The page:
Direct comparison of the acute in vivo effects of HIV protease inhibitors on peripheral glucose disposal

Qingyun Yan, Paul W. Hruz

Research output: Contribution to journalArticlepeer-review

54 Scopus citations


The clinical use of HIV protease inhibitors (PIs) is associated with the development of peripheral insulin resistance. The incidence and degree of impaired glucose tolerance observed in treated patients vary considerably between drugs, however. To compare the ability of HIV PIs to alter peripheral glucose disposal acutely in a genetically identical model system at therapeutically relevant drug levels, healthy lean male rats previously naive to PI exposure were given ritonavir, amprenavir, lopinavir/ritonavir (4:1), or atazanavir by continuous intravenous infusion to achieve steady state drug levels of 10 or 25 μM rapidly. Under euglycemic hyperinsulinemic clamp conditions, a dose-dependent reduction in the peripheral glucose disposal rate (Rd) was observed with all the PIs except atazanavir. The rank order of sensitivity was ritonavir, lopinavir, and then amprenavir. Changes in skeletal muscle and heart 2-deoxyglucose (2-DOG) uptake correlated with reductions in Rd. All 3 of these PIs also produced significant reductions in 2-DOG uptake into primary rat adipocytes in vitro. Atazanavir had no effect on glucose uptake in vitro or in vivo. The in vivo potency of PIs to impair peripheral glucose disposal acutely correlates with the degree of insulin resistance observed in HIV-infected patients receiving these drugs. Preclinical testing of novel candidate PIs in a rodent model system may be useful in identifying the future risk of altering glucose homeostasis.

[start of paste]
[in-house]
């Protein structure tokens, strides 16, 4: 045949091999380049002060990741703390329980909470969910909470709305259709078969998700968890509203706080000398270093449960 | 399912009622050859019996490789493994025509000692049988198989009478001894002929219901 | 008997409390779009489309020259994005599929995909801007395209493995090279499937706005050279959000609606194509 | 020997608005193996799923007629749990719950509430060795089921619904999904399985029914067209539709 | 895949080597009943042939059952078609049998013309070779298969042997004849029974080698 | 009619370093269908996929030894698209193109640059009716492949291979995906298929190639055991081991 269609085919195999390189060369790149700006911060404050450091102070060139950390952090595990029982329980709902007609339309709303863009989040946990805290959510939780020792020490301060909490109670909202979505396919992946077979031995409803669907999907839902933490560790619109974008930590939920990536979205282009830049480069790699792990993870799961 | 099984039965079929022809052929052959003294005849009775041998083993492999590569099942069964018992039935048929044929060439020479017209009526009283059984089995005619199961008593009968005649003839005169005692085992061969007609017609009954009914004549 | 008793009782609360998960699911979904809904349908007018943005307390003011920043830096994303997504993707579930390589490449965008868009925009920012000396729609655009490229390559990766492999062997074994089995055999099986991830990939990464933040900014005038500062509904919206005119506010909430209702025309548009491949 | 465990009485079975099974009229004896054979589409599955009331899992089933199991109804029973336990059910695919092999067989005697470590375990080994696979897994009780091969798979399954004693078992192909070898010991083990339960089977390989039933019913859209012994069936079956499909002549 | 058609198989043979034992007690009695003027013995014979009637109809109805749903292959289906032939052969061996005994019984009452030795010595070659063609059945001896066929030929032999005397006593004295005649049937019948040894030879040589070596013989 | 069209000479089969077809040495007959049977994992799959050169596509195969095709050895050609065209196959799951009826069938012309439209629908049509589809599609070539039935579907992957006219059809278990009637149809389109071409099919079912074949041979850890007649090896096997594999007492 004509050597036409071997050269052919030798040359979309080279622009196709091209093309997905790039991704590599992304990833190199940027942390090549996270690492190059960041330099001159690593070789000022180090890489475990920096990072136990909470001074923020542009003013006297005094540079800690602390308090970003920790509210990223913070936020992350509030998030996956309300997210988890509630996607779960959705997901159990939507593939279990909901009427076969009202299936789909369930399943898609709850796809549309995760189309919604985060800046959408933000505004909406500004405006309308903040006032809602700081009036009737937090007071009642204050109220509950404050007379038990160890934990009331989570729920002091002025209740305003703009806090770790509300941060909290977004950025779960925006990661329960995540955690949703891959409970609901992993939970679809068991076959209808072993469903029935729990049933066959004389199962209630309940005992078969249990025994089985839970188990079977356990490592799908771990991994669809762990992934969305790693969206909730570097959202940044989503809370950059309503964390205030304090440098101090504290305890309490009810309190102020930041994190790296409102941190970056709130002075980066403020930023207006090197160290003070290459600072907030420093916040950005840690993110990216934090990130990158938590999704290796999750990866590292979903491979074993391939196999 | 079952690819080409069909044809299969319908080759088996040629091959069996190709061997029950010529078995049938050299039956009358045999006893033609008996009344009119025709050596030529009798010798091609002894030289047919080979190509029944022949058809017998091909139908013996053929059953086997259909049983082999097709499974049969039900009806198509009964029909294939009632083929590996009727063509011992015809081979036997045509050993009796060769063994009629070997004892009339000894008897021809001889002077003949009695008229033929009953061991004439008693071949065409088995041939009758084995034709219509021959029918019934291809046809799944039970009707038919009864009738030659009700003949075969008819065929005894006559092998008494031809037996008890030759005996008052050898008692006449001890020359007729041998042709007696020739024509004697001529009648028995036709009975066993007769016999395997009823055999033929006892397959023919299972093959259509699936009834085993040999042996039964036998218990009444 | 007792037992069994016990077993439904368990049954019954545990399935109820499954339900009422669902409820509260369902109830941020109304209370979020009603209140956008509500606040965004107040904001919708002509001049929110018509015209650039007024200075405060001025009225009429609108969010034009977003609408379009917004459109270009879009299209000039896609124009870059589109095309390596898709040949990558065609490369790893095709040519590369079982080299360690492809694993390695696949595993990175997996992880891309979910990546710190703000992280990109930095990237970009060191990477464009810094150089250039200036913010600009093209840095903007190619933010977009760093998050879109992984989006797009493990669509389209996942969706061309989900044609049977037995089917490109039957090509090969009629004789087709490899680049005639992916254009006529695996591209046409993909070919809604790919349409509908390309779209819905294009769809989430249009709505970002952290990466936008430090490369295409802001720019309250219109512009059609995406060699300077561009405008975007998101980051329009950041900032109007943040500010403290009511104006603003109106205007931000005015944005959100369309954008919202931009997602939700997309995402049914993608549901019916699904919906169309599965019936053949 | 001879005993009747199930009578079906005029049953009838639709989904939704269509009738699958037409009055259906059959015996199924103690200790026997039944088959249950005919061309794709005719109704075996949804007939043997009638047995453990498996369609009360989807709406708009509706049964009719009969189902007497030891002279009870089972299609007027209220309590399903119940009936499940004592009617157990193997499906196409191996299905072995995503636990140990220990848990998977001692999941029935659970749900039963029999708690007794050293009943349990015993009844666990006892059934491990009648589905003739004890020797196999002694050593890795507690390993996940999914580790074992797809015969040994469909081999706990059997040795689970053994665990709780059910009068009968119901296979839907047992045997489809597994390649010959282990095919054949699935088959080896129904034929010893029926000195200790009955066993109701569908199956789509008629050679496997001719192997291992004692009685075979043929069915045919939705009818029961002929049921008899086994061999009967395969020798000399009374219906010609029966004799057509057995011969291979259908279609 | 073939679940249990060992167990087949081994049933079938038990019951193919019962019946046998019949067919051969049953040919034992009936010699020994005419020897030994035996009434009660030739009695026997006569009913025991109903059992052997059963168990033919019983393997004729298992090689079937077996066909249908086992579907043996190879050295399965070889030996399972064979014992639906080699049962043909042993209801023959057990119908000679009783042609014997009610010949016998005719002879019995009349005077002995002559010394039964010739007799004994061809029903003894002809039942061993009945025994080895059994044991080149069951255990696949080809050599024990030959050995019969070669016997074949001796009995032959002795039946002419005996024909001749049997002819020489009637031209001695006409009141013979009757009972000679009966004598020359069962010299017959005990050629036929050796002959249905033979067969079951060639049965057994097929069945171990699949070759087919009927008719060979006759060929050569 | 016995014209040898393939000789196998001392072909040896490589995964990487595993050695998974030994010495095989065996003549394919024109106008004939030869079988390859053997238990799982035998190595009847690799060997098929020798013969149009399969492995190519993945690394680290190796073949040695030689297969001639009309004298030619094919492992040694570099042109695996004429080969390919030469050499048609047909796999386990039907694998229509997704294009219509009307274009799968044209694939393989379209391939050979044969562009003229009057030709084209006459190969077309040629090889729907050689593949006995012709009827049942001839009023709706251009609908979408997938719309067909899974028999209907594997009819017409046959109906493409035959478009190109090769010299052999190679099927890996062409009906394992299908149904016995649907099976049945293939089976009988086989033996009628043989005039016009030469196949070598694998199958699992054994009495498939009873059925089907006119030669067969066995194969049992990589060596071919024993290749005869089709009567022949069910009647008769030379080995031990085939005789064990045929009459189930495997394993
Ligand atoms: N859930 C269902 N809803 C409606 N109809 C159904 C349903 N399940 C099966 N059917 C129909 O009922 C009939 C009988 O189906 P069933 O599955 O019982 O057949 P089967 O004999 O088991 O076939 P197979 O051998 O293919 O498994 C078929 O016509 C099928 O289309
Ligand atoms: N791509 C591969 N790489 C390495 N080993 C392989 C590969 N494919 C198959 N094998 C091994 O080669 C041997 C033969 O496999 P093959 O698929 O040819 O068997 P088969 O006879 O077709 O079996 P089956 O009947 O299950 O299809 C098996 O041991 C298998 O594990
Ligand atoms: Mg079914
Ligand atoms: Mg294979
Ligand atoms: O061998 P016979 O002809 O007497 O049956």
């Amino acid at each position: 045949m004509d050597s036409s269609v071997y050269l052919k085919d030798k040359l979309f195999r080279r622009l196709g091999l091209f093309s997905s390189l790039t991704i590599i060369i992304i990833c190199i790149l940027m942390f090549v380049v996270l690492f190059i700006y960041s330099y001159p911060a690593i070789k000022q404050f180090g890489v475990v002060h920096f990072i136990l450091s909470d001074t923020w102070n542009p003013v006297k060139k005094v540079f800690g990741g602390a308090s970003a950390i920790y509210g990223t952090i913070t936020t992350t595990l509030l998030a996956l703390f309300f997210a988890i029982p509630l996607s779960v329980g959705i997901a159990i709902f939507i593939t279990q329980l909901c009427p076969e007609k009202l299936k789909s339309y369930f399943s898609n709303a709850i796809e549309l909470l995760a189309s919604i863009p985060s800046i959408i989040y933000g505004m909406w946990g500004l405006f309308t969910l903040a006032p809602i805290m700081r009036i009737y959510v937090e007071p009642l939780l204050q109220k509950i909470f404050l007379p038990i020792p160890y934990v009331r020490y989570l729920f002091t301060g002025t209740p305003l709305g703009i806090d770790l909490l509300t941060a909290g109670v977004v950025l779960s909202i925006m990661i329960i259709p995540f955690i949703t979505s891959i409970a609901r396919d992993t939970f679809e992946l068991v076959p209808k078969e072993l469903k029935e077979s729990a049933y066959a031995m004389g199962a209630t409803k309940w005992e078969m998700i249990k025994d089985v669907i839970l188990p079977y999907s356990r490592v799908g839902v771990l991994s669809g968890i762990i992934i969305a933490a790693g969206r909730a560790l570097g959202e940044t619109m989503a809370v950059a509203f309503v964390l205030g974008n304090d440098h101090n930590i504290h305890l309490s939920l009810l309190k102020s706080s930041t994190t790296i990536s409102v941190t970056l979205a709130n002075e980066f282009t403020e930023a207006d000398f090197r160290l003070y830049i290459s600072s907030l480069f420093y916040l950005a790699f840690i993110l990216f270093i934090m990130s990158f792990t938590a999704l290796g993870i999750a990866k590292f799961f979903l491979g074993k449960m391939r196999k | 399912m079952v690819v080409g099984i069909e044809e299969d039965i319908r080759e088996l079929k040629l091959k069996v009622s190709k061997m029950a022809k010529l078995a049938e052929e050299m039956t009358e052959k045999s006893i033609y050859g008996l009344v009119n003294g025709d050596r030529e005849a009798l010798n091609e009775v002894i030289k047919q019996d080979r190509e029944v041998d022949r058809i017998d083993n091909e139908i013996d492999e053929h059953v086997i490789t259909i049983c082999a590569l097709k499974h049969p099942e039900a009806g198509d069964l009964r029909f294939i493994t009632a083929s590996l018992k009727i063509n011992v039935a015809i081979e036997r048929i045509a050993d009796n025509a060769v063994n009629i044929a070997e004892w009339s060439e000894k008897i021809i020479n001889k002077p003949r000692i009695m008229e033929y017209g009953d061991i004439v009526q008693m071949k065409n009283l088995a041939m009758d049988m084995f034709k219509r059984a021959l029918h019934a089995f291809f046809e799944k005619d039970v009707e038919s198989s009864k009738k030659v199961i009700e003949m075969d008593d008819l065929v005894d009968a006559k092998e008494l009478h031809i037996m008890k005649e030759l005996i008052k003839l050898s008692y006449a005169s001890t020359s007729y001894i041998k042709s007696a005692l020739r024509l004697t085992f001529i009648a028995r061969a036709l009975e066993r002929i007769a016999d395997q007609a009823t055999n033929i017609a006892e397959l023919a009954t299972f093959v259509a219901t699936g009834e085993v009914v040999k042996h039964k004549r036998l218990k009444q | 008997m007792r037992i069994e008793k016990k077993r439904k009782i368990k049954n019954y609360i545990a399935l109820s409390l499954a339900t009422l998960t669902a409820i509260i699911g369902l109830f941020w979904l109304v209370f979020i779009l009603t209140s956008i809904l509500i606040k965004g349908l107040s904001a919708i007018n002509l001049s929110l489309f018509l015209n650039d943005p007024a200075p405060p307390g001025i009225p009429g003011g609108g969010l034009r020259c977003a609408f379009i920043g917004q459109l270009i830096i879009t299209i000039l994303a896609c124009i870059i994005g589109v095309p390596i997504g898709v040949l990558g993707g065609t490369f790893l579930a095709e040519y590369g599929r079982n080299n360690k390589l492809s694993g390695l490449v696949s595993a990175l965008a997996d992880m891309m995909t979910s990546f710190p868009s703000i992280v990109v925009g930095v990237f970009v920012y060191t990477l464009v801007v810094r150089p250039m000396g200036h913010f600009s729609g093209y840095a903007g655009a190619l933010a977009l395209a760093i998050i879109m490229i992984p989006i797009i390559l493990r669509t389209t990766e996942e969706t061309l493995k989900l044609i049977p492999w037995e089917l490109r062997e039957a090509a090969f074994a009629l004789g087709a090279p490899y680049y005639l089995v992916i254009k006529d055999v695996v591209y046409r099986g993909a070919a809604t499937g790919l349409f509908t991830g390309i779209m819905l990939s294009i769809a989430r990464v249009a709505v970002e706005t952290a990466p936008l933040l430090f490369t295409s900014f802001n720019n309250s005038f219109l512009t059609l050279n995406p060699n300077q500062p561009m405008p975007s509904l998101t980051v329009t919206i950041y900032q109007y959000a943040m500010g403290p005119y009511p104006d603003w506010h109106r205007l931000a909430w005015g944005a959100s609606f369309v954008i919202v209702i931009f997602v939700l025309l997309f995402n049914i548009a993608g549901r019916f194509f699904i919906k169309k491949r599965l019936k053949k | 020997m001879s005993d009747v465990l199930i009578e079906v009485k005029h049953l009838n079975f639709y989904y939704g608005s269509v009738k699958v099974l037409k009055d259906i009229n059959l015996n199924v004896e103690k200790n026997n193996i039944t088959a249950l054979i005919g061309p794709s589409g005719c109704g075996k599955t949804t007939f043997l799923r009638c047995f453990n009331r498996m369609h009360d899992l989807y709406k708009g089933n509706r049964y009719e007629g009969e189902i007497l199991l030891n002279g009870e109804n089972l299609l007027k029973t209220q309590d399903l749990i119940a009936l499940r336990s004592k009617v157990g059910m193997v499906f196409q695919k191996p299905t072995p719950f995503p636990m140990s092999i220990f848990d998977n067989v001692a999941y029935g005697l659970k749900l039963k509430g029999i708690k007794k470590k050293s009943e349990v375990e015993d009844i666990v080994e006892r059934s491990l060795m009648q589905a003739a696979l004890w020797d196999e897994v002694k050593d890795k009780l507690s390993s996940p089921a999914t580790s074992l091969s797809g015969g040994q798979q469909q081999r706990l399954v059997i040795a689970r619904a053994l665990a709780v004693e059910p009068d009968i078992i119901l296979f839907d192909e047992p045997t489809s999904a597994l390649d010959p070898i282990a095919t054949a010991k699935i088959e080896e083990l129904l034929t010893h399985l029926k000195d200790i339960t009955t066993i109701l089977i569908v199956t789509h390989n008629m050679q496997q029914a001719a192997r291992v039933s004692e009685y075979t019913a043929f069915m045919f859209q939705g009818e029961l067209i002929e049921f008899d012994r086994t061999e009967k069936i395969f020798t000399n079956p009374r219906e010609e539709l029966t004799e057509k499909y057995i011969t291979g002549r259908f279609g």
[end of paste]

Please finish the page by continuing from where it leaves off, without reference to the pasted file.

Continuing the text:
Original languageEnglish
Pages (from-to)398-403
Number of pages6
JournalJournal of Acquired Immune Deficiency Syndromes
Issue number4
StatePublished - Dec 2005


  • Adipokines
  • Glucose clamp
  • Glucose transporter
  • Glucose uptake
  • HIV protease inhibitors
  • Insulin resistance
  • Rodents

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